Blog Post

The Stonehenge Code: Unveiling its 10,000-Year-Old Secret

Recent carbon dating from the Bluestone quarry sites offers compelling and irrefutable mathematical evidence that Stonehenge’s construction dates back to the Mesolithic era. This new data suggests Stonehenge is 5000 years older than experts had previously believed, challenging established views on its origins and adding new depth to our understanding of this ancient monument (The Stonehenge Code).

Papers by researchers from the University of London, Southampton, and Manchester, including Mike Parker-Pearson and his team, have significantly advanced our understanding of Stonehenge’s origins. The discoveries at the Craig Rhos-y-Felin quarries and the bluestone megaliths at Carn Goedog reveal that Stonehenge may have been initially built in Wales and then transported to Salisbury Plain 500 years later.

This groundbreaking revelation has captivated archaeologists worldwide and challenged previous beliefs about the construction of Stonehenge. The idea that these bluestones were quarried, shaped, and then moved to Salisbury Plain offers a deeper understanding of prehistoric people’s capabilities and social organisation.

The transport of these massive stones over such a distance, centuries after their initial quarrying, suggests remarkable dedication and coordination. It highlights the profound significance these stones—and the monument they form—held for ancient communities.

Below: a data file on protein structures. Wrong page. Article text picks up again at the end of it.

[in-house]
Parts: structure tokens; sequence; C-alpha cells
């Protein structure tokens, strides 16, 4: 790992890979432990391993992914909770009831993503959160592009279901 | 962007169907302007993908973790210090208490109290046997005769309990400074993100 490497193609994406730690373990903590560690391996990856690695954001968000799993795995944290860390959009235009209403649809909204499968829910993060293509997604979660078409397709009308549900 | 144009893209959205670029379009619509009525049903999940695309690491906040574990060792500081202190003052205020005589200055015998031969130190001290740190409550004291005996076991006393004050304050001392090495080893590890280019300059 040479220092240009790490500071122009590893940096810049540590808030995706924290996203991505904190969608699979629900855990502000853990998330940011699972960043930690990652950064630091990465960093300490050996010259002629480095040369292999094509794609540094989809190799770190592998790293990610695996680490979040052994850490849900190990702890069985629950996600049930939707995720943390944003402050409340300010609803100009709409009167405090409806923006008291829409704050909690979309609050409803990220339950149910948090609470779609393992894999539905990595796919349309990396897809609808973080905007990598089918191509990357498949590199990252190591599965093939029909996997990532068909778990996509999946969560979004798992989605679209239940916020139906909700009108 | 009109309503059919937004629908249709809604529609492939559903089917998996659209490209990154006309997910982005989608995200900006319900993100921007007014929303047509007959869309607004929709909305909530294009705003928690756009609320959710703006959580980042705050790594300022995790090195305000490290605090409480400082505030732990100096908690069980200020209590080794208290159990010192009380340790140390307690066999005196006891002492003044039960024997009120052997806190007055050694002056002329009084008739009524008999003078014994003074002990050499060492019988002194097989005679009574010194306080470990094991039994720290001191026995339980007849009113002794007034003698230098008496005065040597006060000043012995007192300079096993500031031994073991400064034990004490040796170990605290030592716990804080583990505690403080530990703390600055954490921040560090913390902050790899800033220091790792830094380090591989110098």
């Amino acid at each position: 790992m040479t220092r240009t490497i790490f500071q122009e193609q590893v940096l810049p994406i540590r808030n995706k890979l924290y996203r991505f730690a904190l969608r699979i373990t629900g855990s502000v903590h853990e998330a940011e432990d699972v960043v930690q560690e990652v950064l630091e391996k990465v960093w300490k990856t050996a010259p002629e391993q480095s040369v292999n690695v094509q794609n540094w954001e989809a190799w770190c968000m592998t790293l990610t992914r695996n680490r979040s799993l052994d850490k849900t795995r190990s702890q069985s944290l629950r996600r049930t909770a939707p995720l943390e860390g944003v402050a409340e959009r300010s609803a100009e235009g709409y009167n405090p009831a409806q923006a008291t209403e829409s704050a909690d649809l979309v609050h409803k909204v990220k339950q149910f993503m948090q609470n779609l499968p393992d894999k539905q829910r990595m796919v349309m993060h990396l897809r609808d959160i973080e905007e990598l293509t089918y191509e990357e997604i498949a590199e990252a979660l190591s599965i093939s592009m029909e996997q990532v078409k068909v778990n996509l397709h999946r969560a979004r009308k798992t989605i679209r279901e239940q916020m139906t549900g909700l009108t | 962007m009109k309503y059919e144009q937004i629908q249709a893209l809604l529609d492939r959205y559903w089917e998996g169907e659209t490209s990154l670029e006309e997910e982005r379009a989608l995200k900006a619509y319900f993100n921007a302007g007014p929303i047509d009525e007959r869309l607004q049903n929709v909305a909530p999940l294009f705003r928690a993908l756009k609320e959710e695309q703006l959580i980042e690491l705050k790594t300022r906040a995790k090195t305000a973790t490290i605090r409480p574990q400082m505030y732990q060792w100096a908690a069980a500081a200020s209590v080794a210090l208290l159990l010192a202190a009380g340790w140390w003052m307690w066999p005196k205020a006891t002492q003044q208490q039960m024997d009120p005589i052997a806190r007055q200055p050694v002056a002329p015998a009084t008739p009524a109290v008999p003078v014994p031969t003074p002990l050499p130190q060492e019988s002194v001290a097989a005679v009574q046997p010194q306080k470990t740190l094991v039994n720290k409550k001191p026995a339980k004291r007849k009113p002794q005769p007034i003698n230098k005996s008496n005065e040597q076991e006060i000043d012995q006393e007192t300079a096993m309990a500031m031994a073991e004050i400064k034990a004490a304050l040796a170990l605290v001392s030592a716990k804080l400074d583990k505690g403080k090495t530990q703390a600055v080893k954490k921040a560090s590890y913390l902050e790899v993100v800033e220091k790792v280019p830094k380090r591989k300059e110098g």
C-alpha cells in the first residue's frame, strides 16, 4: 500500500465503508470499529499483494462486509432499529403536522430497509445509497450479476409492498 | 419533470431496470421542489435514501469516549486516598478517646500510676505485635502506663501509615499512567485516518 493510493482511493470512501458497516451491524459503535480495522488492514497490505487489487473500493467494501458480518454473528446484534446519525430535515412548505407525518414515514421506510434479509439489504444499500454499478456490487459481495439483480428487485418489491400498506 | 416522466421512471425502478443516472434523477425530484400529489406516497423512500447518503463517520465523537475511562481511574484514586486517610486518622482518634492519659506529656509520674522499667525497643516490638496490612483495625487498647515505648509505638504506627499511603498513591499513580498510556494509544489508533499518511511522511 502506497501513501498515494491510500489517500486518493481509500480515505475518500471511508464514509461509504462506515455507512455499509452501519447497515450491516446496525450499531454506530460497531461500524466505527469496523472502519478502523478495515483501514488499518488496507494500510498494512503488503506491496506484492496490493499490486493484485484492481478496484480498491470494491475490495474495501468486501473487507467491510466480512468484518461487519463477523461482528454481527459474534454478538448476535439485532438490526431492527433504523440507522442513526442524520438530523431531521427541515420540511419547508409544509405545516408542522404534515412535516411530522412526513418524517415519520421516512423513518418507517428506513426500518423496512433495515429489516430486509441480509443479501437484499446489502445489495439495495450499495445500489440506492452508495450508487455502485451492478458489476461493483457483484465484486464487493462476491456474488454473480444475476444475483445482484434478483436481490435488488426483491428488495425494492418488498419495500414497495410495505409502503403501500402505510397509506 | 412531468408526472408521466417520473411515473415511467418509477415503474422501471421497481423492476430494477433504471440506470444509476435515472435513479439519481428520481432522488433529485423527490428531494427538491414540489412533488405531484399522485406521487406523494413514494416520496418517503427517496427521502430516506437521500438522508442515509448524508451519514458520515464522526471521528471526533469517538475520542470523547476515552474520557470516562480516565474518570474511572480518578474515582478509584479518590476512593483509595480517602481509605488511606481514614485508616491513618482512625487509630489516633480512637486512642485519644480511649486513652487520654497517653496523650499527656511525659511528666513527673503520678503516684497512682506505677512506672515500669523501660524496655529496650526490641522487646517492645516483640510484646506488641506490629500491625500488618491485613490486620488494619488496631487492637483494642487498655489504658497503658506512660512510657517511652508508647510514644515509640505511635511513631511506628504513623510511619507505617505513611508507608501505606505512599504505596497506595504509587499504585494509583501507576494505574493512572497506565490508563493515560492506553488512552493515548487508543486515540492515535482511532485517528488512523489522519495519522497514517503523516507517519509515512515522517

As an enthusiast of ancient civilisations, I find this research thrilling. It deepens our appreciation for the ingenuity and spiritual dedication of our ancestors, opening new avenues for exploring cultural and religious connections across prehistoric Britain.

(The Stonehenge Code)
Prescilli Mountains in Wales – (The Stonehenge Code)

Craig Rhos-Y-Felin

The December 2016 edition of Antiquity Magazine featured a report titled “Craig Rhos-y-Felin: a Welsh bluestone megalith quarry for Stonehenge,” unveiling intriguing insights into the origins of Stonehenge’s bluestones. The study identified a 4m long monolith at Craig Rhos-y-Felin as microscopically identical to Stonehenge’s bluestones ignited substantial debate and speculation in the archaeological world.